Listed in: Architectural Studies, as ARCH-356 | Art and the History of Art, as ARHA-356 | European Studies, as EUST-356
Formerly listed as: FIAR-42 | FIAR-56
Nicola Courtright (Section 01)
(Offered as ARHA 356, ARCH 356, and EUST 356.) After the canonization of the notion of artistic genius in the Italian Renaissance and the subsequent imaginative license of artists known as Mannerists, phenomena sponsored throughout Europe by the largesse of merchants, courtiers, aristocrats, princes, and Churchmen alike, a crisis occurred in European society--and art--in the second half of the sixteenth century. Overturned dogmas of faith, accompanied by scientific discoveries and brutal political changes, brought about the reconsideration of fundamental values that had undergirded many facets of life and society in Europe at the beginning of the seventeenth century, the starting point of this course. Unexpectedly, these upheavals led to a renewed proliferation of innovative art. In this century of remarkably varied artistic production, paradoxes abounded. Some artists sought the illusion of reality by imitating unimproved, even base nature through close observation of the human body, of landscape, and of ordinary, humble objects of daily use, as others continued to quest for perfection in a return to the lofty principles implicit in ancient artistic canons of ideality. More than ever before, artists explored the expression of passion through dramatic narratives and sharply revealing portraiture, but, famously, artists also imbued art meant to inspire religious devotion with unbounded eroticism or with the gory details of painful suffering and hideous death. They depicted dominating political leaders as flawed mortals--even satirized them through the new art of caricature--at the same time that they developed a potent and persuasive vocabulary for the expression of the rulers’ absolutist political power. This class, based on lectures but regularly incorporating discussion, will examine in depth selected works of painting, sculpture, and architecture produced by artists in the countries which remained Catholic after the religious discords of this period-e.g., Caravaggio, Bernini, Poussin, Velázquez, and Rubens in Italy, France, Spain, and the Spanish Netherlands--as well as engaging the cultural, social, and intellectual framework for their accomplishments. Upper level.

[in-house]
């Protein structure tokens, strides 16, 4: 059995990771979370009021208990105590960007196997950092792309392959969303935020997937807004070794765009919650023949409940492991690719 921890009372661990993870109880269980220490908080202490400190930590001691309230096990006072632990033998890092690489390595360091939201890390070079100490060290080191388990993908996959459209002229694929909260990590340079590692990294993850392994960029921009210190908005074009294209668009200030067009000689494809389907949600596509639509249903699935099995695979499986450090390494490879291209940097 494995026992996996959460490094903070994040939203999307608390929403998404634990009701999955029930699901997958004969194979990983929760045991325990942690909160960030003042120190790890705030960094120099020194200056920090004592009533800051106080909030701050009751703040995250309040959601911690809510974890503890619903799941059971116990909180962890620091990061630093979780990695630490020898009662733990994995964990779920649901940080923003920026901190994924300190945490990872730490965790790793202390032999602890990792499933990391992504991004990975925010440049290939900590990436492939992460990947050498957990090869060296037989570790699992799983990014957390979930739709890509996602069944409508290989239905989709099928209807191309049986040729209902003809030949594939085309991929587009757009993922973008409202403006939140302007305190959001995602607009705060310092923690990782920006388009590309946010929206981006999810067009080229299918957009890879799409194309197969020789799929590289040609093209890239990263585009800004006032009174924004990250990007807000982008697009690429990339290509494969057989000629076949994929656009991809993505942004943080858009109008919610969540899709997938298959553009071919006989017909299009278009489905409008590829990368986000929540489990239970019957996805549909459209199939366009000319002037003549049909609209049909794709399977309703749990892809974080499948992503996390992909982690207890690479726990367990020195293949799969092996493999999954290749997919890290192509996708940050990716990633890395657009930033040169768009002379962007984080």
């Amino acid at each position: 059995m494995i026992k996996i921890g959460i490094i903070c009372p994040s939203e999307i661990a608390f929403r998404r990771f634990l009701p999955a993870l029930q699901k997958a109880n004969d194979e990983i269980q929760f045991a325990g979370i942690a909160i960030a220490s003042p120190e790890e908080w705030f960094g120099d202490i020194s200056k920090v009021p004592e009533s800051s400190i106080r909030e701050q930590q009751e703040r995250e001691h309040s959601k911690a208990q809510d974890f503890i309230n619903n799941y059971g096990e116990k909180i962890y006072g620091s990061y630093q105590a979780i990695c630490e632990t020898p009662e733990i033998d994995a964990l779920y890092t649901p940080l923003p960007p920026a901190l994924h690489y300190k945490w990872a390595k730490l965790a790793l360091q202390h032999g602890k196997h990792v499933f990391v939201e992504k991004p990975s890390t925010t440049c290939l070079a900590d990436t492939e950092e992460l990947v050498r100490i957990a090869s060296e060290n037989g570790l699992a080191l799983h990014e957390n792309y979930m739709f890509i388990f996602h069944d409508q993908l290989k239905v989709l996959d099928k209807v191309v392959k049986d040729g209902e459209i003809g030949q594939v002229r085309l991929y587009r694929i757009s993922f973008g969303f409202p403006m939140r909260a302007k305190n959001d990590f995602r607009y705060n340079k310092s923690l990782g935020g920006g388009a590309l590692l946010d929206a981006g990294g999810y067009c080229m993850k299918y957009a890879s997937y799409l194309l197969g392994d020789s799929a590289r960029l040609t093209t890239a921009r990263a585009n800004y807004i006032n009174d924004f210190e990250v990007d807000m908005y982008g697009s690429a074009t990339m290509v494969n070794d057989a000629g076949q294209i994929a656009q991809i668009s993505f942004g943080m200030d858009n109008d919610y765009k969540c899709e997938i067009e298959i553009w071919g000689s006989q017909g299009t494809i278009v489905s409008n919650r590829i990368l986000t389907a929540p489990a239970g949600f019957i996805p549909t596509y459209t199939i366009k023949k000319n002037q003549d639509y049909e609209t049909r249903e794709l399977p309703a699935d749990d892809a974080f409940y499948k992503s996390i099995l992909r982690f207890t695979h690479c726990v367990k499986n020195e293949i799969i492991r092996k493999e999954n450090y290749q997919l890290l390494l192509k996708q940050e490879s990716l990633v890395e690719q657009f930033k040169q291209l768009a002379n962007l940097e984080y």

Requisite: One other course in art history or consent of the instructor. Limited to 25 students. Fall semester. Professor Courtright.
If Overenrolled: Majors first, by year (seniors before juniors, etc.), then by application.